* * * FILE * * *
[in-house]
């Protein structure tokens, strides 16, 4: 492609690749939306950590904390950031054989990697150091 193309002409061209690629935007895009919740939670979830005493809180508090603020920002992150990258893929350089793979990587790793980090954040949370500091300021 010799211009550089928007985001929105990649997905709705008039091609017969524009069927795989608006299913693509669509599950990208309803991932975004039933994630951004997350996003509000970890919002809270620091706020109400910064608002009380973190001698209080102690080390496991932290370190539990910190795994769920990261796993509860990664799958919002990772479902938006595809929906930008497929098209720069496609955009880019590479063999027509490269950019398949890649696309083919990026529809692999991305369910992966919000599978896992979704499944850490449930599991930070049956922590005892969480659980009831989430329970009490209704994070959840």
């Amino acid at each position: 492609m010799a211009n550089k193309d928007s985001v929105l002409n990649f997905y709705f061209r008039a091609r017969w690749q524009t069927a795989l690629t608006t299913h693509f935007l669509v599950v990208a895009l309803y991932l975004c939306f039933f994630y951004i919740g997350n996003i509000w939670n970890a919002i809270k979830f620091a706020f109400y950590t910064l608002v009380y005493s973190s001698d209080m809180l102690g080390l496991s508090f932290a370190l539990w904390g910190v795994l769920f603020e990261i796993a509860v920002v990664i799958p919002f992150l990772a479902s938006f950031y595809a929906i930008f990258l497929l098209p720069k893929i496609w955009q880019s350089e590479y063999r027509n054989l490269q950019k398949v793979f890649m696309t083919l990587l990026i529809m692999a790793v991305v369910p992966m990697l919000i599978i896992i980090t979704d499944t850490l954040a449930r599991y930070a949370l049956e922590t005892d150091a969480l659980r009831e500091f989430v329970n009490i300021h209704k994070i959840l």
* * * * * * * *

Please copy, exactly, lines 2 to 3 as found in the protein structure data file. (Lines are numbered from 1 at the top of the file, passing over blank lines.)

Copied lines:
């Protein structure tokens, strides 16, 4: 492609690749939306950590904390950031054989990697150091 193309002409061209690629935007895009919740939670979830005493809180508090603020920002992150990258893929350089793979990587790793980090954040949370500091300021 010799211009550089928007985001929105990649997905709705008039091609017969524009069927795989608006299913693509669509599950990208309803991932975004039933994630951004997350996003509000970890919002809270620091706020109400910064608002009380973190001698209080102690080390496991932290370190539990910190795994769920990261796993509860990664799958919002990772479902938006595809929906930008497929098209720069496609955009880019590479063999027509490269950019398949890649696309083919990026529809692999991305369910992966919000599978896992979704499944850490449930599991930070049956922590005892969480659980009831989430329970009490209704994070959840």
């Amino acid at each position: 492609m010799a211009n550089k193309d928007s985001v929105l002409n990649f997905y709705f061209r008039a091609r017969w690749q524009t069927a795989l690629t608006t299913h693509f935007l669509v599950v990208a895009l309803y991932l975004c939306f039933f994630y951004i919740g997350n996003i509000w939670n970890a919002i809270k979830f620091a706020f109400y950590t910064l608002v009380y005493s973190s001698d209080m809180l102690g080390l496991s508090f932290a370190l539990w904390g910190v795994l769920f603020e990261i796993a509860v920002v990664i799958p919002f992150l990772a479902s938006f950031y595809a929906i930008f990258l497929l098209p720069k893929i496609w955009q880019s350089e590479y063999r027509n054989l490269q950019k398949v793979f890649m696309t083919l990587l990026i529809m692999a790793v991305v369910p992966m990697l919000i599978i896992i980090t979704d499944t850490l954040a449930r599991y930070a949370l049956e922590t005892d150091a969480l659980r009831e500091f989430v329970n009490i300021h209704k994070i959840l």